Once you start raising hens, you quickly discover eggs aren't always clean when you gather them. In fact, sometimes they can be downright disgusting! The good news is there are some things you can do to encourage cleaner eggs.
1. Make sure the bedding in the nesting boxes is clean and plentiful. Also, if broken eggs are a problem, line nesting boxes with outdoor turf (the kind that looks like plastic grass) or nest liners.
2. Keep the bedding in the hen house clean, too. Chickens who walk in muck and manure get it on their feet - and on the eggs they sit upon.
3. Make sure there are enough nesting boxes for your hens. Experts generally advise having one box per four hens. Granted, hens have some funny ideas about nesting boxes. Mine, for example, usually decide only one nesting box is egg worthy, and ignore all the other boxes. Sometimes hens also take a hankering to laying on the floor of the hen house. (In my experience, this usually happens because a hen decides she wants to use a certain nesting box while another hen is in it. Pretty soon, she can't hold it any longer and the egg ends up on the floor. Over time, this problem usually resolves itself, as the hens learn to take turns.)
4. Check for eggs regularly throughout the day, until you know when your hens lay. Unless your hens are new to laying, they usually have a set schedule for laying eggs. Typically, this happens in the morning, but it may change as the seasons change. Prompt removal of eggs tends to mean fewer hens walking on the eggs, hence cleaner eggs. It also reduces the chances of broken eggs - and of hens learning to eat eggs.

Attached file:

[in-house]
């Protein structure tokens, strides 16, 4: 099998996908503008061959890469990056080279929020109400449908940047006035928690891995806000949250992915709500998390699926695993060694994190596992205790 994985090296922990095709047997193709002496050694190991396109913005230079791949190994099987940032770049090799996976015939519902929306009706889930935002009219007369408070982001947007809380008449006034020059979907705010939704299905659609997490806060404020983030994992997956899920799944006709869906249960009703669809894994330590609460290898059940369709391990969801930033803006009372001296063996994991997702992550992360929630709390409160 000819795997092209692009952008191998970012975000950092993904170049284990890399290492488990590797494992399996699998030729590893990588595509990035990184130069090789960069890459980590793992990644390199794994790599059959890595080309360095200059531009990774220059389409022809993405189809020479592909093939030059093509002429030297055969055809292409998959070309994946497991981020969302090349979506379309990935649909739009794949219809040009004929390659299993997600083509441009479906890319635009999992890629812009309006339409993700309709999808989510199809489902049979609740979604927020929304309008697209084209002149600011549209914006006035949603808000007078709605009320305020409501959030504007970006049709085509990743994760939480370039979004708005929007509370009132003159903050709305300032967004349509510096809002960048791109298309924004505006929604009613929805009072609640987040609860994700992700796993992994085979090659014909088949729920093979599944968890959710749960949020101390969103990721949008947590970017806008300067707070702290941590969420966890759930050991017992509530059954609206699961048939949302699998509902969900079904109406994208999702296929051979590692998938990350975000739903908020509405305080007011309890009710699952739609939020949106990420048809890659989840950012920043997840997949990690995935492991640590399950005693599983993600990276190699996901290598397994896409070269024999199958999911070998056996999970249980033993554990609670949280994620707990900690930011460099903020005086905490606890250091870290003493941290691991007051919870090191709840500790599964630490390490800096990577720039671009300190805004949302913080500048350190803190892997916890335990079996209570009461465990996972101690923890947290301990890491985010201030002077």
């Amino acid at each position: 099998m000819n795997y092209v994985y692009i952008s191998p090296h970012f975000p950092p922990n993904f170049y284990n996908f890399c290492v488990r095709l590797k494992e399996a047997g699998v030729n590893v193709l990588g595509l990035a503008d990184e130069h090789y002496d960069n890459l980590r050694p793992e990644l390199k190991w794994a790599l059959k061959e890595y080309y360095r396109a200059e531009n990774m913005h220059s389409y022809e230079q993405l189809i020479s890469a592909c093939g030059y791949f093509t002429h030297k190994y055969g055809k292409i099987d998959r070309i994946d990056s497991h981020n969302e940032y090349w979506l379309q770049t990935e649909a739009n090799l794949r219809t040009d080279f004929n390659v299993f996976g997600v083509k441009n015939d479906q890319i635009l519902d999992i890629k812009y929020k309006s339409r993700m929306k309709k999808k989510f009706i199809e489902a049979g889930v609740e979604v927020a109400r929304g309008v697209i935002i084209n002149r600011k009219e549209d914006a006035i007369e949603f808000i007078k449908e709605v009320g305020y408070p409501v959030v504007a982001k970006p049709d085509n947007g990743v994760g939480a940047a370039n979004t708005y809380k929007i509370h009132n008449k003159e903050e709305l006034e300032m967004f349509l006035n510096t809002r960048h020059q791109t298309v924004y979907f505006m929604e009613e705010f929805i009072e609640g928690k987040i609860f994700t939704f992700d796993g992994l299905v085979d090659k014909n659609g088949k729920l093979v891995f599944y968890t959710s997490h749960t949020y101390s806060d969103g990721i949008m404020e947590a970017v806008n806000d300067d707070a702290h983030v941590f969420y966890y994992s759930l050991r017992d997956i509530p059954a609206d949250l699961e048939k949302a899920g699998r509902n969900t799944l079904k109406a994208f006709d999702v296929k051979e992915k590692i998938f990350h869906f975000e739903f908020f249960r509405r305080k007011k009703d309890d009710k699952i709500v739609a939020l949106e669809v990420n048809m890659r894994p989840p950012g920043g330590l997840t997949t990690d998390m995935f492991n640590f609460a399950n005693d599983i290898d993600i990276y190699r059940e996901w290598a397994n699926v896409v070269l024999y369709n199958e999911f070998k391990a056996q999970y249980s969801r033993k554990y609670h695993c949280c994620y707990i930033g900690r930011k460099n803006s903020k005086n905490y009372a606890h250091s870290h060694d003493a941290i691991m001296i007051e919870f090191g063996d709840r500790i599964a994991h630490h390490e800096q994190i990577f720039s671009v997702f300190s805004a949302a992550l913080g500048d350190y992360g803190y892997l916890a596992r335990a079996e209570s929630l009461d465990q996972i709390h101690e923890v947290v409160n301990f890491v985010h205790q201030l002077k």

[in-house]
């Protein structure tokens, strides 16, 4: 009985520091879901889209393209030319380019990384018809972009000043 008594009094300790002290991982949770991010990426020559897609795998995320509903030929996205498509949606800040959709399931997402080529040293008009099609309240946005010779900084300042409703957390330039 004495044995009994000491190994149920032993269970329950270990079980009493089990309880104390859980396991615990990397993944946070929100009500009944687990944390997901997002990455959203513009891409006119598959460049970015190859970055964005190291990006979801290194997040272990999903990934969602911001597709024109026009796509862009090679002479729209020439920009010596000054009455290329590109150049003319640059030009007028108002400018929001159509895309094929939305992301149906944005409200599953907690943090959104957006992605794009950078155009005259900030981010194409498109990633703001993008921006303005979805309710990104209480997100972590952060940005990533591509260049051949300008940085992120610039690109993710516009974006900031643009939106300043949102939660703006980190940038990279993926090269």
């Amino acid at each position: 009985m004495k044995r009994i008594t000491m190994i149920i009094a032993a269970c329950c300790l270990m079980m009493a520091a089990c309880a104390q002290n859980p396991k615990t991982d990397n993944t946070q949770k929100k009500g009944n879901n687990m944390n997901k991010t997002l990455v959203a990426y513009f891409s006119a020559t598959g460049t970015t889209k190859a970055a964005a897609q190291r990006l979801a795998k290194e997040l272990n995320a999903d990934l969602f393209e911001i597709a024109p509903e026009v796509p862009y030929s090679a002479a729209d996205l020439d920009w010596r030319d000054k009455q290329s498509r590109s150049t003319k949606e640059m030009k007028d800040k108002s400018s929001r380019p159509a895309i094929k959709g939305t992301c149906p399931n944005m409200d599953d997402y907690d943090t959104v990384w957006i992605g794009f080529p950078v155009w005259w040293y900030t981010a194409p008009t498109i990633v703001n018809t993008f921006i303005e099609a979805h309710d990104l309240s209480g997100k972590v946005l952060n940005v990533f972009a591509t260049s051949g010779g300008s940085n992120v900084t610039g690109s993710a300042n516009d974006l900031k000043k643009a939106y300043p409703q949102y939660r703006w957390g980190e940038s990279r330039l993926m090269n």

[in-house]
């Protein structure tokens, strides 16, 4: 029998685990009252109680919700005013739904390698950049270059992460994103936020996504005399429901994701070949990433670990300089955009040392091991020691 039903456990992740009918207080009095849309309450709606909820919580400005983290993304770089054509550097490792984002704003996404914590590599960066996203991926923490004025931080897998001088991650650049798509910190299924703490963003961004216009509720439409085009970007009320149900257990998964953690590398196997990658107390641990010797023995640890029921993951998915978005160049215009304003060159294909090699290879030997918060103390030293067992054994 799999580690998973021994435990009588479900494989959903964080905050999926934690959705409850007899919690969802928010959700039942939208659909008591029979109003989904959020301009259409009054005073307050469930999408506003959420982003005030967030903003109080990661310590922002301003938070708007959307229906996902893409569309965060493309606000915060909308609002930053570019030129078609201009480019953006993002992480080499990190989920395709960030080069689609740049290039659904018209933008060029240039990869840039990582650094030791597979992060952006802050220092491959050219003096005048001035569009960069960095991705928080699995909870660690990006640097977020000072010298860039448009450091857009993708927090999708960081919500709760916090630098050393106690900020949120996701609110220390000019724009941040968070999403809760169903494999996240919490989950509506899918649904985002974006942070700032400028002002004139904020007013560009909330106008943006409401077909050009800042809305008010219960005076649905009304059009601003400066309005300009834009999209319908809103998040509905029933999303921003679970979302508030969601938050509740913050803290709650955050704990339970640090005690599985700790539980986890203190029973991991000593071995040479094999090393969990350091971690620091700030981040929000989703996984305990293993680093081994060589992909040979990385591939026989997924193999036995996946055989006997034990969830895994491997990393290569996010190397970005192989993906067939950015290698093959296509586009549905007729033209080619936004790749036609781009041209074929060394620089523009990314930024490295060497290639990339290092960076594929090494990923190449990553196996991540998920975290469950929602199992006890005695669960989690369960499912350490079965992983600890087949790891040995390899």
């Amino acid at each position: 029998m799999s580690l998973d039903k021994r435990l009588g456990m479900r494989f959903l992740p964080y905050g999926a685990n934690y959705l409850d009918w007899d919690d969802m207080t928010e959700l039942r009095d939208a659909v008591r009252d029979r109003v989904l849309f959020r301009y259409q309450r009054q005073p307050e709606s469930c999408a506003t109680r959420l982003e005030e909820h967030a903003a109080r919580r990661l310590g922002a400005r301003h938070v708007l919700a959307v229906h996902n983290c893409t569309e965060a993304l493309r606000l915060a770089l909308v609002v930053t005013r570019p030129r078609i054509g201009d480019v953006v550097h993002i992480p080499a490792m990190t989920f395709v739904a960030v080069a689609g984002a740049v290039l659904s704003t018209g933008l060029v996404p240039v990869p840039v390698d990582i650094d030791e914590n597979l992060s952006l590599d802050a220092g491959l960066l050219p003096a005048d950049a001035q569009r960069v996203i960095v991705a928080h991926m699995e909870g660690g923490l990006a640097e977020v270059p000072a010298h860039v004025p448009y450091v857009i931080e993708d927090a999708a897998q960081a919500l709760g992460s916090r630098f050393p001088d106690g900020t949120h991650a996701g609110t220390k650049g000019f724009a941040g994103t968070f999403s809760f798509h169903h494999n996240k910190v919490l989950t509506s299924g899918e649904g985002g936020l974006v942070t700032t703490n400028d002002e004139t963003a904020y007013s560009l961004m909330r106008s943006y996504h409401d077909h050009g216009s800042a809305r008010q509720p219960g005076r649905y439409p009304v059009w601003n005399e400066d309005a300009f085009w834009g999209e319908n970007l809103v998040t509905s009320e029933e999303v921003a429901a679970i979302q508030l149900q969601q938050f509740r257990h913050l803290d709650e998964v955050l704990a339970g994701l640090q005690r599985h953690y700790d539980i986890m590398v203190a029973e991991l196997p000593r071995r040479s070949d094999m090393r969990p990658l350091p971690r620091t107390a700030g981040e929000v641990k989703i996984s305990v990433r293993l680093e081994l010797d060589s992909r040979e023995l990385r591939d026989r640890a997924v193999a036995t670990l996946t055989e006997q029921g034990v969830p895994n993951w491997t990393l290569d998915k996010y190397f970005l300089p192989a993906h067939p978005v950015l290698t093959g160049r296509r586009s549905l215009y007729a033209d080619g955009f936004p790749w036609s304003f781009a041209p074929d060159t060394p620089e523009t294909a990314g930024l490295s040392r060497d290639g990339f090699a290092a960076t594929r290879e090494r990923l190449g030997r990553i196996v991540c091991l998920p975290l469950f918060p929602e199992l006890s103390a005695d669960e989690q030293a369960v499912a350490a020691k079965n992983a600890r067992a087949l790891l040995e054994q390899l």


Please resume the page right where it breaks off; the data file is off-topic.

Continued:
5. Make sure hens have clean bottoms. If they are dirty, just wipe them with a warm, damp towel.
Despite all your best efforts, you will probably sometimes find dirty eggs in your nesting box. (Frankly, my experience is that some hens are just tidier than others - just as some people are pig-pens and others are neat-nicks.) The question then becomes: Should you clean dirty eggs before storing them?
Before you laugh and say the answer is obvious, you should know that egg shells have a natural coating (called "bloom") that prevents dirt and germs from being absorbed into the egg itself. Once you wash an egg, that protective coating is gone. Therefore, in my opinion, it's best not to wash eggs until you're ready to use them. I place all my eggs - dirty and apparently clean - into egg cartons; when I'm ready to cook them, I wash them under warm, running water. (Cool or cold water draws germs into the egg.) Other people like to rub obviously dirty eggs with a rough cloth in order to help maintain the egg's bloom.